This happened to me a few days ago. I was going through a drawer in a cabinet in my late mother’s place and found a large manila envelope. There wasn’t anything written on it but I opened it anyway. Inside I found several copies of a newspaper from 1801 and copies of letters written during the civil war.

The letters are written by two brothers, 19 year old John and 18 year old brother Joseph Thompson, who joined the Illinois 38th Infantry, company B in 1861. The first letters are written from Camp Butler. The letters are all written by John; all but one letter from Joseph are written while he is at a hospital recovering from wounds to his arm and chest – prior to that it is always John who writes on behalf of both the brothers.

The letters from John contain the expected descriptions of battles he’s been in, he talks about beating the secessionist back and how he believes the war will end soon. He seems to enjoy army life for the most part; he doesn’t really complain about anything except the mail and how he isn’t getting regular letters from home. Perhaps my favorite letter is one dated August 28, 1863, just few months before he is killed in the battle of Chickamauga. In it he plays the role of protective big brother telling his sister, “I want  you to quit writing to William Pearson for he don’t think anything of you and he burns every that he gets from you as quick as he gets them and then says that he wouldn’t give a dam for no such letters.”  

I have no idea yet exactly why we have these letters; I suspect they used to belong to my great grandmother whose married name was Thompson. It something I will have trying to determine.

My Family’s Beginings

Growing up I never really knew anything about my family history. My mother never talked about her family and I really had no contact with my father. The only family I knew was my step-father’s mother and grandmother, and my mother’s parents – and I was okay with that until one day in the late 1990’s my sone came to me and asked about our family because he needed to make up a family tree. So began my journey to discover who my ancestors were.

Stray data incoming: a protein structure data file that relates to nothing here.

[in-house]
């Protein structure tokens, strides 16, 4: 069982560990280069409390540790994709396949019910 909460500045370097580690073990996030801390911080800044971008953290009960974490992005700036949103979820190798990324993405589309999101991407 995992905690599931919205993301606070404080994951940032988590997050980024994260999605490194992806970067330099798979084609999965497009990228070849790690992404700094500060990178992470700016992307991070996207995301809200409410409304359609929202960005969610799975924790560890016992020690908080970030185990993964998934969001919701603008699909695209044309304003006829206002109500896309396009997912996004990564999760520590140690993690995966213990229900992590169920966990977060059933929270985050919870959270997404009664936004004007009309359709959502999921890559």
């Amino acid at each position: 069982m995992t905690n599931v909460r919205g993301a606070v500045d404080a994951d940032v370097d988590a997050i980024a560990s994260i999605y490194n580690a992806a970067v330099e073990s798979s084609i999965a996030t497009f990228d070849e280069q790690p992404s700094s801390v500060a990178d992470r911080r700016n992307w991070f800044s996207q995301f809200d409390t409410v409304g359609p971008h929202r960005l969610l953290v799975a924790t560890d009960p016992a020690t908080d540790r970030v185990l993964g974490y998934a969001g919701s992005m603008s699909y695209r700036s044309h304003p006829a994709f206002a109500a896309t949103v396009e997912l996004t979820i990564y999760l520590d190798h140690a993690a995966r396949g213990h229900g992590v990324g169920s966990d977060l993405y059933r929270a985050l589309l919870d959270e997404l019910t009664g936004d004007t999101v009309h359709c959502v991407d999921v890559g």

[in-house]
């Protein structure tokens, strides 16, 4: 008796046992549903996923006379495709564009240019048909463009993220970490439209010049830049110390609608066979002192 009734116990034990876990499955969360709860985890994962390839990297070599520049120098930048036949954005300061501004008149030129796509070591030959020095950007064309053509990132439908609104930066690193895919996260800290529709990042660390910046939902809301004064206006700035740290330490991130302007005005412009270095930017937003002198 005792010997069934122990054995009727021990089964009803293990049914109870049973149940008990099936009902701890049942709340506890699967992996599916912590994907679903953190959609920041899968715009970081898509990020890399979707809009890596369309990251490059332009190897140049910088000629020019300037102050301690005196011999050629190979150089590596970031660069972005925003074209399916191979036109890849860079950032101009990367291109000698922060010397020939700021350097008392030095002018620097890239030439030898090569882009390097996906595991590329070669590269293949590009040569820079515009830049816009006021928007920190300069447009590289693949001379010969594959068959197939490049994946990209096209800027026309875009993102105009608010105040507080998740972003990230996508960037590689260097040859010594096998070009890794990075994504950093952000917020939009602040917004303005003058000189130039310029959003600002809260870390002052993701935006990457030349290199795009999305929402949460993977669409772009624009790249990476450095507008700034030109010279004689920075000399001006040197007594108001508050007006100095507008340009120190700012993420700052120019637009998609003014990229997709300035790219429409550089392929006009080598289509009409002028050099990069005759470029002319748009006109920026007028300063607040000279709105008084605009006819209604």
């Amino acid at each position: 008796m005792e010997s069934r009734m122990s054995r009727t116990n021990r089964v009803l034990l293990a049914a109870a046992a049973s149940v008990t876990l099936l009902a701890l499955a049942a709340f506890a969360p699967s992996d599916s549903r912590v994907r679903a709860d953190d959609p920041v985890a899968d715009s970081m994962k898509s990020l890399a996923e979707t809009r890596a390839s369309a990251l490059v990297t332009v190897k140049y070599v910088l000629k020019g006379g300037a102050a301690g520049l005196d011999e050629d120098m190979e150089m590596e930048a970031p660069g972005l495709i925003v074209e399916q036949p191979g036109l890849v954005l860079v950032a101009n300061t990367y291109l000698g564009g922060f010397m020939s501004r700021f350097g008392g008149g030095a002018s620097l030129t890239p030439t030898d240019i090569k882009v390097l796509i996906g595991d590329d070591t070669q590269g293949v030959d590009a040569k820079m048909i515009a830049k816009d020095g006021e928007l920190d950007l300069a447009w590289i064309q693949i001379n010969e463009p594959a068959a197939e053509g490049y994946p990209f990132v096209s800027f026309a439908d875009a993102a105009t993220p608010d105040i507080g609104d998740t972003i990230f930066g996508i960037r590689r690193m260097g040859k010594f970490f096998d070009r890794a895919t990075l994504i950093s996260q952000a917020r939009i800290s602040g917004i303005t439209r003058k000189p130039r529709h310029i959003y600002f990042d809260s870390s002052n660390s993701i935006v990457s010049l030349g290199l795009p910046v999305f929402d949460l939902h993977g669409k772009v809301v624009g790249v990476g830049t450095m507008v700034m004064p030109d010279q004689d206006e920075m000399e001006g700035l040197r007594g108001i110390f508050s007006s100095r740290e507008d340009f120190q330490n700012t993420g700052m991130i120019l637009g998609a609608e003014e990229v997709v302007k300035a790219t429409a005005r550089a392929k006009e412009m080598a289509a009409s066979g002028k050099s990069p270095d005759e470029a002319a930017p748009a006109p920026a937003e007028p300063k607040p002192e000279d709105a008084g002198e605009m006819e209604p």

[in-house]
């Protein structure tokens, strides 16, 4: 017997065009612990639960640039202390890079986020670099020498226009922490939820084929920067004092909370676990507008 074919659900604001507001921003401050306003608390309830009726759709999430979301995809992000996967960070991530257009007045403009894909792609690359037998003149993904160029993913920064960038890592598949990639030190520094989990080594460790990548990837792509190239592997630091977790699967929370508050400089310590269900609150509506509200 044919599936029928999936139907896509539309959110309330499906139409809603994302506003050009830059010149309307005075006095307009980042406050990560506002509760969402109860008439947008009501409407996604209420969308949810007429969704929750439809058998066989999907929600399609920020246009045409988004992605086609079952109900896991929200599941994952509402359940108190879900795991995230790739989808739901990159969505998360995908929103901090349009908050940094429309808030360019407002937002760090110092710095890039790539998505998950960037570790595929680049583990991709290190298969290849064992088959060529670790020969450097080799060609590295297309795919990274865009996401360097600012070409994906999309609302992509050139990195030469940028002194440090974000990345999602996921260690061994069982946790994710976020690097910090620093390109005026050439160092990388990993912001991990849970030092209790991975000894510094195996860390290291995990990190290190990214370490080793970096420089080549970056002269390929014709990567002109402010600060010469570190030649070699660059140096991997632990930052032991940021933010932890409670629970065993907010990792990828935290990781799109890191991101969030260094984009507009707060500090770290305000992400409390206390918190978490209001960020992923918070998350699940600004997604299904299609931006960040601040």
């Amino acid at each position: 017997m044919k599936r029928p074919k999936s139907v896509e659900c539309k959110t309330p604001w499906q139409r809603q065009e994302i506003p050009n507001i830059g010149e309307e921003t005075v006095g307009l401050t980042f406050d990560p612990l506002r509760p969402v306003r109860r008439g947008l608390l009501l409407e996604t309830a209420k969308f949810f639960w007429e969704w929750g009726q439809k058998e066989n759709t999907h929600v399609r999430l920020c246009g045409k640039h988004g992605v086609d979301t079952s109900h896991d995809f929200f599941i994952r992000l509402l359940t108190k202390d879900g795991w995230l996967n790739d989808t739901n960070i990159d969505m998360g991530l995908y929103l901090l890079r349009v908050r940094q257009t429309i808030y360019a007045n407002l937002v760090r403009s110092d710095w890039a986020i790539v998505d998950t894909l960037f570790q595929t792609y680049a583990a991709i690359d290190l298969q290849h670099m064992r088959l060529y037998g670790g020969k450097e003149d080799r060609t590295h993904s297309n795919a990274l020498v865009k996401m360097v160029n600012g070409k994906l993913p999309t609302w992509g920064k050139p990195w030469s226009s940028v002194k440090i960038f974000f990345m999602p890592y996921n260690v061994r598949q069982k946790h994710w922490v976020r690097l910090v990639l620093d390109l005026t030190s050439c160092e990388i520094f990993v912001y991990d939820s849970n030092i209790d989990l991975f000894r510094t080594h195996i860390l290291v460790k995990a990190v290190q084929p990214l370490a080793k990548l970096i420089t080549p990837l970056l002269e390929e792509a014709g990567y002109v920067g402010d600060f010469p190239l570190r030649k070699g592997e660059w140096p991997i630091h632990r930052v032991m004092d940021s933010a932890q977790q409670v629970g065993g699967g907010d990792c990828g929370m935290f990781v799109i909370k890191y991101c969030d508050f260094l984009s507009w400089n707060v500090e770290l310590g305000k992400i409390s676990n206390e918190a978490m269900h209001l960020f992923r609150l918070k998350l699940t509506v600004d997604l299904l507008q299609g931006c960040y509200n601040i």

I started by looking for my Father’s side of the family. I had recently made contact with his sisters who provided with enough information to get started. I used whatever limited resources I could find for free on the internet though eventually I did sign up for Ancestry.com.

I was able to trace my father’s side of the family back to 1821. My 3rd Great Grandfather was a man named Daniel Slack who was born in Leeds Ontario. I later found a diary written by a woman who was his granddather; I made contact with the person who posted it and he provided me with the only photographs I have of Daniel, his wife Rebecca Benedict and their son Philip. I learned that my own connect is through the 8th of the 10 children, Jesse Slack.

Jesse was born in 1856, not long after the family had moved to an 80-acre farm in Iowa. Jesse eventually moved to Oregon with his wife Emma Hobson. Jesse and Emma had four children, 2 boys and 2 girls. My great grandfather was the second child, Dale Slack. Dale married a girl from Kentucy, Mattie Belle Taylor. My grandfather Glen was their first child.

Glen was born in Wellington Kansas in 1906. He eventually made his way to California where he met and married my grandmother, Deloras Myatt. My own father was their only son, Robert Lee Slack.

My mother’s side of the family was originally from Germany. My maternal 2nd Great Grandfather was a man named Ignatius Winterhalter who came to America in 1822. My grandfather, Lonnie Winterhalter, was born in 1914 in Kansas City, Kansas. My grandmother was Elsie Westphal. Lonnie and Elsie had 3 daughters. Their first child I have found no record of other than on my mother’s birth certificate where she is listed as Elsie’s second child. My Mother was born in 1941; Lona Winterhalter.

Robert Slack and Lona Winterhalter ran off to Las Vegas to get married in October 1959. On the trip back their car broke down and they had to call my mom’s grandfather to come get them. I was born in 1960, the day after my mother’s 19th birthday.